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View Full Version : Article: Twins Tickets Pricing: Today and Yesterday



jjswol
02-16-2013, 03:51 PM
You can view the page at http://twinsdaily.com/content.php?r=1379-Twins-tickets-today-and-yesterday

ashburyjohn
02-16-2013, 04:38 PM
> if all is going great, the team can jack up the price of the ticket to whatever the market will pay.

Let's say some season, probably not 2013 but who knows, the Twins come out of the gate much stronger than expected and by July the Twins are the hot ticket in town. Tickets fixed-priced at $32 suddenly will command $45 or $80 or whatever, on the open market. Maybe *you* aren't willing to pay $45, but the people who will are pricing you out of seeing games. Scalpers swoop in and buy up as many tickets as they can, pocketing $13 or more per seat. Question is, why should scalpers get that profit, and not the team? I don't know for sure that part of the money will go toward paying ballplayers if the team rakes it in, but I do know it won't go to the players when the scalpers get it.

Willihammer
02-16-2013, 10:26 PM
Anyone else suspect that "demand driven pricing" is code for regulating ticket sales, such that ticket revenues are high but never get *too high* in the event that the on-field product is any good? As I understand it, the Twins are right on the bubble of the bottom 10-revenue teams - the only ones promised revenue sharing income under the new CBA.

darin617
02-17-2013, 11:15 AM
Does this mean ticket in August and September could be only a couple of dollars for some great seats if the Twins repeat their last 2 years performance? Or will it be a $35 ticket will be only discounted $5 when the Twins might be 20 games out of first place in August?

John Bonnes
02-17-2013, 01:24 PM
Does this mean ticket in August and September could be only a couple of dollars for some great seats if the Twins repeat their last 2 years performance? Or will it be a $35 ticket will be only discounted $5 when the Twins might be 20 games out of first place in August?

My understanding is that the price will never drop below the season ticket price.

John Bonnes
02-17-2013, 01:26 PM
Question is, why should scalpers get that profit, and not the team? I don't know for sure that part of the money will go toward paying ballplayers if the team rakes it in, but I do know it won't go to the players when the scalpers get it.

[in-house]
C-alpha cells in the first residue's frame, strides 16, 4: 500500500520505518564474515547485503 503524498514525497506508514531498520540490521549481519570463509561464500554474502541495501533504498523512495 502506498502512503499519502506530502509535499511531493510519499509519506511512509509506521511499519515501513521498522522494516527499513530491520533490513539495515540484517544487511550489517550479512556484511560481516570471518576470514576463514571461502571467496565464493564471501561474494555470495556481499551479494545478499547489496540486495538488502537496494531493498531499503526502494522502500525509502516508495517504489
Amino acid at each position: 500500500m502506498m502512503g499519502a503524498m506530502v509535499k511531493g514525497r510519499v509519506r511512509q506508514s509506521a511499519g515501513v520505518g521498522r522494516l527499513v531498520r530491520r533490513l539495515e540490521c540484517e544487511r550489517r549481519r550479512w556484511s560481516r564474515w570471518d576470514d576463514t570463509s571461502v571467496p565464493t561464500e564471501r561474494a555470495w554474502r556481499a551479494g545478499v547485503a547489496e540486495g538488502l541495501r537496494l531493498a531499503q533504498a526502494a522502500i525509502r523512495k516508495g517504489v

This is a really good argument. I was a little uncomfortable with this demand pricing, but this is a great point. It's also pretty savvy of the Twins to start demand pricing this year, when it is unlikely to be used. It will make it more palatable in 2015, when it might be.

Willihammer
02-17-2013, 02:13 PM
Baseball and stubhub have a contract. There is a fixed percentage of stubhub's service fees, 10% or something, that the team gets back.

luke829
02-17-2013, 03:29 PM
If Jodie Mientkiewicz makes a special one-off appearance, then the price is worth the admission.

glunn
02-17-2013, 05:21 PM
I would guess that scalpers who bought season tickets took a loss last season.

I would also note that Twins tickets at Target field are a huge bargain compared to what I pay to see the Twins in Anaheim every year. When the Angels are popular, as they are now, getting good seats can cost $200-$300 each on Stubhub.

darin617
02-17-2013, 07:27 PM
My understanding is that the price will never drop below the season ticket price.

What a bunch of crap for the Twins to pull. I know you would upset your season ticket holders if they were discounted at the rate they should be. But to know that they can jack the prices through the rough is flat out insane!!! Nothing more than a money grab by the poor Twins. I can't wait when hopefully the Pohlad boys sell the team to someone who actually cares about baseball...

TheLeviathan
02-17-2013, 07:34 PM
All about the money. Even makes the offseason taste a little bit worse yet.

IdahoPilgrim
02-17-2013, 08:57 PM
As far as an owner who only cares about baseball, who would that be?

I remember the same grumbling and griping about the Griffith family. They were accused of being stingy and greedy and refusing to invest in the team and to be willing to pay what was necessary to keep their best players.

I think there are too many fans who assume it is the moral responsibility of ownership to lose money for the fans gratification. Baseball is a business - businesses are run to make a profit (or break even at worst).

Fans can of course respond by taking their patronage elsewhere. Short of that, this is the system that we live within.

ltwedt
02-17-2013, 09:13 PM
To quote someone we once loved, "It ain't about the loot!".

TheLeviathan
02-17-2013, 10:34 PM
I remember the same grumbling and griping about the Griffith family. They were accused of being stingy and greedy and refusing to invest in the team and to be willing to pay what was necessary to keep their best players.

And they were accurate then too. I fail to see the point.

The problem is that an ownership group too focused on money will aggravate the fanbase who will take their patronage elsewhere which only furthers the money issue that started the problem in the first place. As a fan of this franchise who wants to see this team win, ownership alienating fans is not something I want to see.